Most the­o­ries of group for­ma­tion argue that people cluster together based on pre-​​existing similarities—shared eth­nicity or beliefs or a favorite team. “If you asked the average person on the street or even many psy­chol­o­gists to pick one thing that could explain how groups form,” says Lisa Bar­rett, a psy­chol­o­gist at North­eastern Uni­ver­sity in Boston who was also not involved in the research, “I’m not sure they would pick helping and harming. I think that’s pretty significant.”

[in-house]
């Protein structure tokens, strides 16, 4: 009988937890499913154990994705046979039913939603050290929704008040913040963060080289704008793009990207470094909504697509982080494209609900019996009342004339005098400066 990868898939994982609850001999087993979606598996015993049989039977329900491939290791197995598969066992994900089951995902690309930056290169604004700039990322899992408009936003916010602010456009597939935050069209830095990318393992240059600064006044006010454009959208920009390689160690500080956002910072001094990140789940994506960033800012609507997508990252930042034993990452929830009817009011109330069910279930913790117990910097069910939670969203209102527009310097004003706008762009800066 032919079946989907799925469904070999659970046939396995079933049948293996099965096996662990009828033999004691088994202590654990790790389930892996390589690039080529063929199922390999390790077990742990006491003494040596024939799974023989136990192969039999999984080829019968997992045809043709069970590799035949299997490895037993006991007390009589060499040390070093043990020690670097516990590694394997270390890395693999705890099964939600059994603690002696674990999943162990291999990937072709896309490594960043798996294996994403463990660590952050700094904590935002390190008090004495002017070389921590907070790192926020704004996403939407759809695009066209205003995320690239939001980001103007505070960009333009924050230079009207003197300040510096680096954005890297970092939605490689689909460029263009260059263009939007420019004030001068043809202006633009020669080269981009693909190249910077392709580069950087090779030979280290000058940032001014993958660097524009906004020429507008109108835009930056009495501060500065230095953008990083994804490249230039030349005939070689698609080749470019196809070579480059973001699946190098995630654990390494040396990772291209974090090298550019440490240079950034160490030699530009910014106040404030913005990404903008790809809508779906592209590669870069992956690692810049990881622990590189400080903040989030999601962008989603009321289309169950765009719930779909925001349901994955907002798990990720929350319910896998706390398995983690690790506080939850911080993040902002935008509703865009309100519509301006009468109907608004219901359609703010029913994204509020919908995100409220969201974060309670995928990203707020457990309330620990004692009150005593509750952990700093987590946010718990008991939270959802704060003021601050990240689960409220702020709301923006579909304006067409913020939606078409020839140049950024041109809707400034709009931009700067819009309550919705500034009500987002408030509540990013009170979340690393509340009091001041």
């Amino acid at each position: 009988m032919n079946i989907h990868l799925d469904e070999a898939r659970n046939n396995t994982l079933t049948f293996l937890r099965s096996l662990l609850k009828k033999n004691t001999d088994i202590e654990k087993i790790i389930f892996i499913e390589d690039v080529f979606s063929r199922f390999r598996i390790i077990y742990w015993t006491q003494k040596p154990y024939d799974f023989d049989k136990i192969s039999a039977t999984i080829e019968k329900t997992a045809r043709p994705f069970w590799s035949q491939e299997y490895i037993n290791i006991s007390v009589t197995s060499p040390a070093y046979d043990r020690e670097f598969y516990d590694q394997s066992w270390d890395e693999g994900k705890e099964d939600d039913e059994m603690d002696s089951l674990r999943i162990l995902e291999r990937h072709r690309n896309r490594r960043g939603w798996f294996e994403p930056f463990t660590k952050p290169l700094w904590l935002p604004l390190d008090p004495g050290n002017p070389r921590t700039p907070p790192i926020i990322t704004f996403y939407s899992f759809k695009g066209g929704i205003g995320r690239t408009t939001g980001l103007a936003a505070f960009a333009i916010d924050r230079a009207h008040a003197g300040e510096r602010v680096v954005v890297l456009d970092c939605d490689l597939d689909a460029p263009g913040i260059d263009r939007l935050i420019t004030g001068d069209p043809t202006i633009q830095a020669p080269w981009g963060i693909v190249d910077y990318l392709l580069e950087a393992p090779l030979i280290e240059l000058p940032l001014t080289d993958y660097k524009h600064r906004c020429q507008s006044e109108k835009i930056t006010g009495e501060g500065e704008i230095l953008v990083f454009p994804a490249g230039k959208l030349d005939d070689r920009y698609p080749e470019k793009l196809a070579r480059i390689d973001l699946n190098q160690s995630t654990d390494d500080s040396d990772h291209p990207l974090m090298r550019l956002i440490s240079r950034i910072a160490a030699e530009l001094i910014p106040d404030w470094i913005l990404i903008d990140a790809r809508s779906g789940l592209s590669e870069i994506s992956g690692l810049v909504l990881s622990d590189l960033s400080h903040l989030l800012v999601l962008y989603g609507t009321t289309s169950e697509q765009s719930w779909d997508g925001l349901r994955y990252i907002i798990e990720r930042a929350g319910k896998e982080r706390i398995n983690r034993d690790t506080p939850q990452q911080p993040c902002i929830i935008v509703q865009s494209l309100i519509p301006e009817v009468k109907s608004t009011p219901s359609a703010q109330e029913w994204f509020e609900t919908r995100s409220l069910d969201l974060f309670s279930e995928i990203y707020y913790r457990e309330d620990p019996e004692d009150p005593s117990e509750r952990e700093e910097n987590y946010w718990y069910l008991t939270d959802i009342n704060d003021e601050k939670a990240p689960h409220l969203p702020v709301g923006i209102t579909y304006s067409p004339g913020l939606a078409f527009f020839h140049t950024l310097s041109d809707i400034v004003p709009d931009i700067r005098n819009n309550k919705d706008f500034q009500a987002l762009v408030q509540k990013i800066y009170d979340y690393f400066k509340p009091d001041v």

It may be that groups are main­tained and elab­o­rated with more com­pli­cated processes related to iden­tity and cul­tural prac­tices,” Bar­rett adds. “But what this shows is that simple affec­tive reac­tions to helping and harming are suf­fi­cient to model group formation.”

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